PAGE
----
I hadn't thought of cars/vans reversing, the park is pretty much at capacity I think, but still worth bearing in mind. Sardines was DH's description of the park lol.
Posted 14 January 2013 - 04:41 PM
We camped a lot as kids and we were pretty 'free range'. We were back for meals or to ask to go to the pool (always supervised when we were younger) but other than that we didn't see our parents. Or other parents much at all.
I think it depends on the campground you are in. If it is really busy with traffic and such then i would be setting boundaries for him. The movies tonight wpuld be a good start. Can you see the play equipement from your site? If so then I'd let him go, but watch how he crosses the roads and such. Just to be sure he is taking care. Remember too that kids easily get distracted when running around with other kids and he might slip up with his vigilence.
Posted 14 January 2013 - 04:51 PM
Yes I would. We just got back from a holiday in a fairly secure 'resort', I let my kids roam around to their hearts content (actually they could have done it a bit more from my perspective). The only non-negotiable must have direct parental supervision activity was the pool.
Posted 14 January 2013 - 04:59 PM
My DS is 6.5 and I wouldn't. If he were together with a friend or a sibling and the understanding was that they look out for each other and come straight to me if anything were wrong, then I would be more okay with it. As a lone child that age they are a bit too vulnerable I think. My DS is sensible but not terribly ballsy. I would worry that there would be noone who would notice if he got into some kind of difficulty, be it with older kids, strange adults, or simply hurt or distressed for some reason. Much better if there are two or more.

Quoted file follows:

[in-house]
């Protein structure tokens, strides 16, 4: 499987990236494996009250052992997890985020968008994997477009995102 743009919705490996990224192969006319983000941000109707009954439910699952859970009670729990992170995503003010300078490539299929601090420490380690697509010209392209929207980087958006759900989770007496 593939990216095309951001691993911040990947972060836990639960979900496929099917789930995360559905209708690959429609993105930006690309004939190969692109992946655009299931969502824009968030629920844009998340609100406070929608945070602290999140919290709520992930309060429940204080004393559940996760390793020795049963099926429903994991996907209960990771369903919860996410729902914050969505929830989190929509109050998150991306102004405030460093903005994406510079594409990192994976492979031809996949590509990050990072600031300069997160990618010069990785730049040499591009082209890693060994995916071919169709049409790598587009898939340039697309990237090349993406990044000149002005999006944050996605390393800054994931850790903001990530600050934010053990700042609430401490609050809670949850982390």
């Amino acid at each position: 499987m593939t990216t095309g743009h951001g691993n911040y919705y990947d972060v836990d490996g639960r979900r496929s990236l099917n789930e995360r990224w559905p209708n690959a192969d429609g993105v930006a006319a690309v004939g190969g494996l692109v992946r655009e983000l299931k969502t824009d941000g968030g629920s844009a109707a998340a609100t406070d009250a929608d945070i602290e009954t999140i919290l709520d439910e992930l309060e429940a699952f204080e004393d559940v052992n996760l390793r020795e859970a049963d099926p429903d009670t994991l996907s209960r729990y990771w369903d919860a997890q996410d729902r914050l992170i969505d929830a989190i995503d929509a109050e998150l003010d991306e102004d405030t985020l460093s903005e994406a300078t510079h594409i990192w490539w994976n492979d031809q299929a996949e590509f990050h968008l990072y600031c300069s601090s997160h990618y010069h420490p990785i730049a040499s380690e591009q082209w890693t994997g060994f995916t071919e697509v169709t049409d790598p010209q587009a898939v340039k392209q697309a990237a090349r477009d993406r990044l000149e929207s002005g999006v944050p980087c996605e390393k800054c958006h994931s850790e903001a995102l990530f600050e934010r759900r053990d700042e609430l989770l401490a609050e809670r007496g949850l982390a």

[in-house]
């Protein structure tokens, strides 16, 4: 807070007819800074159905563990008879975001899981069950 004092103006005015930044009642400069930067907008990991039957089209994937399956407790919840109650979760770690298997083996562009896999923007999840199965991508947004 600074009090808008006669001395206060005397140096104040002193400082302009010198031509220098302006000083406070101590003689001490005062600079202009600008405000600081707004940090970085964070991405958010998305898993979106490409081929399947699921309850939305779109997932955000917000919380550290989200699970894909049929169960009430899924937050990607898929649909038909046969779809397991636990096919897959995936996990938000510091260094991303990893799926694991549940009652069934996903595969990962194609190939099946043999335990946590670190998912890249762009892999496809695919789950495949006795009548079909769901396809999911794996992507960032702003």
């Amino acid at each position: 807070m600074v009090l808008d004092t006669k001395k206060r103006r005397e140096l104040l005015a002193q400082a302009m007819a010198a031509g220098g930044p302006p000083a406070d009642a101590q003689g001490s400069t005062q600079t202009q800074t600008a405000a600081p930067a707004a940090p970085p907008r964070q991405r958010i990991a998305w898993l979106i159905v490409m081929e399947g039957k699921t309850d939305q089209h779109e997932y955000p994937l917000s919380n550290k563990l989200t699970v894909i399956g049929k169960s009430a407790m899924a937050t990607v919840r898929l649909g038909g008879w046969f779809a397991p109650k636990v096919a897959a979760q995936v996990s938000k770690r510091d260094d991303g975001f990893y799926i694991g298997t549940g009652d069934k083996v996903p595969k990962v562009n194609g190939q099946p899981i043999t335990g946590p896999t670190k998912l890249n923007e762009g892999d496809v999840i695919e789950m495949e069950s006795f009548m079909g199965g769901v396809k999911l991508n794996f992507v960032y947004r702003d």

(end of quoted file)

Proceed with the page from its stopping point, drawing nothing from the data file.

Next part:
Posted 14 January 2013 - 06:23 PM
I would. That is the thing I like most about camping with the local Joey scout mob is that DS gets a lot of freedom to wander round with his fellow Joeys.
Posted 14 January 2013 - 06:33 PM
Absolutely! We went to a caravan park last Sept with friends and it was a great opportunity to teach DD (5) road rules and a bit of independence. We let her ride her scooter around the park and go to the playground with 2 other 5 year olds we were holidaying with. We gave them a watch and they had to come back and check in regularly. They also went to the playroom. The only place we didn't let them go was the pool area, outside the park, or to the toilet block (we had an ensuite site anyway).
Posted 14 January 2013 - 07:26 PM
It's so hard to know what to do and what not to do isn't it. We went away at Easter with friends of ours and probably just the dynamics of so many of us being there, my kids were wondering off at times and it was a little bit out of my comfort zone, but they thrived and said it's been their best holiday yet.